Hongxin Dong, Priming effects of surface soil organic carbon decreased with warming: a global meta-analysis
Priming effects of surface soil organic carbon decreased with warming: a global meta-analysis
Plant Soil，23 December 2022
Climate warming can potentially cause more plant-derived organic substrates into the surface soil. The newly produced carbon may accelerate or restrict native soil organic carbon (SOC) decomposition by priming effects (PE), so as to increase the uncertainty of the feedback prediction between climate change and soil carbon pool. However, it is controversial about the direction and driving factors of the PE of surface SOC in the warming world.
In this meta-analysis, we investigated 1680 pairwise PE determined by 13C or 14C isotope labeling method in surface soils across cropland, grassland and forest from 39 warming experiments to generalize the direction and influencing factors of the warming effects on PE.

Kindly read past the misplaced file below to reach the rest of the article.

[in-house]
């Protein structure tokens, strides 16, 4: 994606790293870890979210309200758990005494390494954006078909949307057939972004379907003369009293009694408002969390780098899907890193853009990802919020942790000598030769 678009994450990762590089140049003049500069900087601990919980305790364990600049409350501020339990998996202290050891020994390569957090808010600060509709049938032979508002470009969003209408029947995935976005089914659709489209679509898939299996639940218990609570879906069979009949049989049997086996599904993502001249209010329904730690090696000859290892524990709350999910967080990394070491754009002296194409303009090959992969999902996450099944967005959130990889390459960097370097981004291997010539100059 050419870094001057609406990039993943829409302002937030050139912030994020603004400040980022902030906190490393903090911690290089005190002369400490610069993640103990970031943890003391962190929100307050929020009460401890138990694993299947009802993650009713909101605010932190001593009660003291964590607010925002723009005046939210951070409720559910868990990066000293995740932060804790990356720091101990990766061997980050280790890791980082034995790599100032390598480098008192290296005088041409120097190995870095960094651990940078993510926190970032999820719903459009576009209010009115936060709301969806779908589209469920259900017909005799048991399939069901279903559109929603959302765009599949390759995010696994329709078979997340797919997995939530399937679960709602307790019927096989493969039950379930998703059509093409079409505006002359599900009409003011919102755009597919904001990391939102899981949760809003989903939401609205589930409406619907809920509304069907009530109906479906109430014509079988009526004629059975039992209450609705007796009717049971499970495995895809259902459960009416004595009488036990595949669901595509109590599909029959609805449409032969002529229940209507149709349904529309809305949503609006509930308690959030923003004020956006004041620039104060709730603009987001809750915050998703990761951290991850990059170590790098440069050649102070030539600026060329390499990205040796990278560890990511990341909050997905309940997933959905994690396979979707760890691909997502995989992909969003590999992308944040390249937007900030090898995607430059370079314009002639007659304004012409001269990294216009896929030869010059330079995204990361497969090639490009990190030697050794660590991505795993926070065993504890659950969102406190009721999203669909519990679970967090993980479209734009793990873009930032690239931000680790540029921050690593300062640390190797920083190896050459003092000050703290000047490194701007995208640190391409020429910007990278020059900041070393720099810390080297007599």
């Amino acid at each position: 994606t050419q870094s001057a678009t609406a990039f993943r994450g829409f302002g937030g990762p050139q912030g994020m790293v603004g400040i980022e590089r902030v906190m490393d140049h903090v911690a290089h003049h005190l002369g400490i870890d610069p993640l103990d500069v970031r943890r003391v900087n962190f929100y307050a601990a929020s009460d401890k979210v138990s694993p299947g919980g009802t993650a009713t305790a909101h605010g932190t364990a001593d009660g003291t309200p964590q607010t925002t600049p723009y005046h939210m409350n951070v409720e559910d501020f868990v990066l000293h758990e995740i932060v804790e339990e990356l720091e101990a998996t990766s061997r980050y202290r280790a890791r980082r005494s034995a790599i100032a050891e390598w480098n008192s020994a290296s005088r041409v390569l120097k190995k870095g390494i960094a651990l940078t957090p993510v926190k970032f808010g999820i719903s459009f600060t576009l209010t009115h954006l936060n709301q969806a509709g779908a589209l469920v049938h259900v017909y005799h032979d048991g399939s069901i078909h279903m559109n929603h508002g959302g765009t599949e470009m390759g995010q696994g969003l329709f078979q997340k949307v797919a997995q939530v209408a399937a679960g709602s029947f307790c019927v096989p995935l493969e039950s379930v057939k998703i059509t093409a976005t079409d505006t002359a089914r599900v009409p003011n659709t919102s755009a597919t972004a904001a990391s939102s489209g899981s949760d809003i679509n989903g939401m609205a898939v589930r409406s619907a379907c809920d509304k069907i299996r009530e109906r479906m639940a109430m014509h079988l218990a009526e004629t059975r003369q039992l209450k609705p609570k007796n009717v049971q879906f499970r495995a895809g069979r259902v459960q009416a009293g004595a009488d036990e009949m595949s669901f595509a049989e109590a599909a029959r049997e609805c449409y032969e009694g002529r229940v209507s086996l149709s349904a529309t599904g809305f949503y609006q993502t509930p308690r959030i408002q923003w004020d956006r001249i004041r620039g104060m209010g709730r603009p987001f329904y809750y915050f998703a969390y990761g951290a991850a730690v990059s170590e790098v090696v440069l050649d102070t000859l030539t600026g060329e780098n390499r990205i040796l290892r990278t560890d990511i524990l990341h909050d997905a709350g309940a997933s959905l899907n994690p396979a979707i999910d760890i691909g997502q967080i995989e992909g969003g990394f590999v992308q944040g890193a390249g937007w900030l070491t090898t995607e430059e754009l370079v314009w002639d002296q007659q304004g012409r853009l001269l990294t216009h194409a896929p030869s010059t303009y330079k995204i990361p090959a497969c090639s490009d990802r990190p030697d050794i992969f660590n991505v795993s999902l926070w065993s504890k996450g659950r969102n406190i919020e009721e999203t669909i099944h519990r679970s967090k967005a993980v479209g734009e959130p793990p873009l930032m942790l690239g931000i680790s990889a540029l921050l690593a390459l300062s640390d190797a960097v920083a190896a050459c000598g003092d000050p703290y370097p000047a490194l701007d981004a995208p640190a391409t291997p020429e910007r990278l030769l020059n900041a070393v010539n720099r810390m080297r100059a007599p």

The meta-analysis showed that warming decreased PE across different ecosystems. The decrease was much greater in forest (effect size: -6.2) than in cropland (effect size: -2.6) and grassland (effect size: -1.7) and was more severe in simple substrates (effect size: -12.1), i.e., small molecules such as glucose and amino acid than that in complex substrates (effect size: -1.7), including plant tissues, residues and pyrolysis products, etc. The effect size of warming on PE was positively correlated with soil clay and pH, while negatively correlated with SOC content, total nitrogen, soil C/N ratio and warming intensity.
These findings emphasize that warming will decrease the primed surface SOC loss, particularly in forest or organic matter-rich soils and larger warming intensity.